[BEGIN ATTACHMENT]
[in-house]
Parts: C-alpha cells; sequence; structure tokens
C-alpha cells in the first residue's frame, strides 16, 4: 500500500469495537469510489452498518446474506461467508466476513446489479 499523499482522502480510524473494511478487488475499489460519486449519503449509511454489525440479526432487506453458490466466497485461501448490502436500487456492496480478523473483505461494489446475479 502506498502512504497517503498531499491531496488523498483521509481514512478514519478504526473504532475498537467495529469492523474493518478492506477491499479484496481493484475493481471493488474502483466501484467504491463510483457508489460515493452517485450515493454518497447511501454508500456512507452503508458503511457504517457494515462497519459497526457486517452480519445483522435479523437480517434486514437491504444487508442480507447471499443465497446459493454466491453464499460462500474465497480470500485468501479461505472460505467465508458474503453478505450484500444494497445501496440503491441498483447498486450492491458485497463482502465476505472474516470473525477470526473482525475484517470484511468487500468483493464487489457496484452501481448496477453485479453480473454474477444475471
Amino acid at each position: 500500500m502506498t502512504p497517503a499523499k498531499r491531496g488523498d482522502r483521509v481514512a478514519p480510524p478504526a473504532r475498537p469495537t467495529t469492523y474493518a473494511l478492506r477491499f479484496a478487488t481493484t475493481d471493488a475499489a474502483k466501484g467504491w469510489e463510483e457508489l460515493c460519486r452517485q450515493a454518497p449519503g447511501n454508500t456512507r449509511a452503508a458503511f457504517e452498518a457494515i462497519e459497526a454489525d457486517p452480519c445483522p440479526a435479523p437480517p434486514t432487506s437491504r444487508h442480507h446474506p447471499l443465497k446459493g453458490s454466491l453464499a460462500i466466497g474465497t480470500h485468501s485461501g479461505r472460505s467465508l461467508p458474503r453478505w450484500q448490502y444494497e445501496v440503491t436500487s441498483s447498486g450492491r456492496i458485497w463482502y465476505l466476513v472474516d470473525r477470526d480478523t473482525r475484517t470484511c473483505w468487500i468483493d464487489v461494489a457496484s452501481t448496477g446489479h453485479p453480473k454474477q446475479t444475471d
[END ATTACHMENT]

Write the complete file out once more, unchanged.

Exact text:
[in-house]
Parts: C-alpha cells; sequence; structure tokens
C-alpha cells in the first residue's frame, strides 16, 4: 500500500469495537469510489452498518446474506461467508466476513446489479 499523499482522502480510524473494511478487488475499489460519486449519503449509511454489525440479526432487506453458490466466497485461501448490502436500487456492496480478523473483505461494489446475479 502506498502512504497517503498531499491531496488523498483521509481514512478514519478504526473504532475498537467495529469492523474493518478492506477491499479484496481493484475493481471493488474502483466501484467504491463510483457508489460515493452517485450515493454518497447511501454508500456512507452503508458503511457504517457494515462497519459497526457486517452480519445483522435479523437480517434486514437491504444487508442480507447471499443465497446459493454466491453464499460462500474465497480470500485468501479461505472460505467465508458474503453478505450484500444494497445501496440503491441498483447498486450492491458485497463482502465476505472474516470473525477470526473482525475484517470484511468487500468483493464487489457496484452501481448496477453485479453480473454474477444475471
Amino acid at each position: 500500500m502506498t502512504p497517503a499523499k498531499r491531496g488523498d482522502r483521509v481514512a478514519p480510524p478504526a473504532r475498537p469495537t467495529t469492523y474493518a473494511l478492506r477491499f479484496a478487488t481493484t475493481d471493488a475499489a474502483k466501484g467504491w469510489e463510483e457508489l460515493c460519486r452517485q450515493a454518497p449519503g447511501n454508500t456512507r449509511a452503508a458503511f457504517e452498518a457494515i462497519e459497526a454489525d457486517p452480519c445483522p440479526a435479523p437480517p434486514t432487506s437491504r444487508h442480507h446474506p447471499l443465497k446459493g453458490s454466491l453464499a460462500i466466497g474465497t480470500h485468501s485461501g479461505r472460505s467465508l461467508p458474503r453478505w450484500q448490502y444494497e445501496v440503491t436500487s441498483s447498486g450492491r456492496i458485497w463482502y465476505l466476513v472474516d470473525r477470526d480478523t473482525r475484517t470484511c473483505w468487500i468483493d464487489v461494489a457496484s452501481t448496477g446489479h453485479p453480473k454474477q446475479t444475471d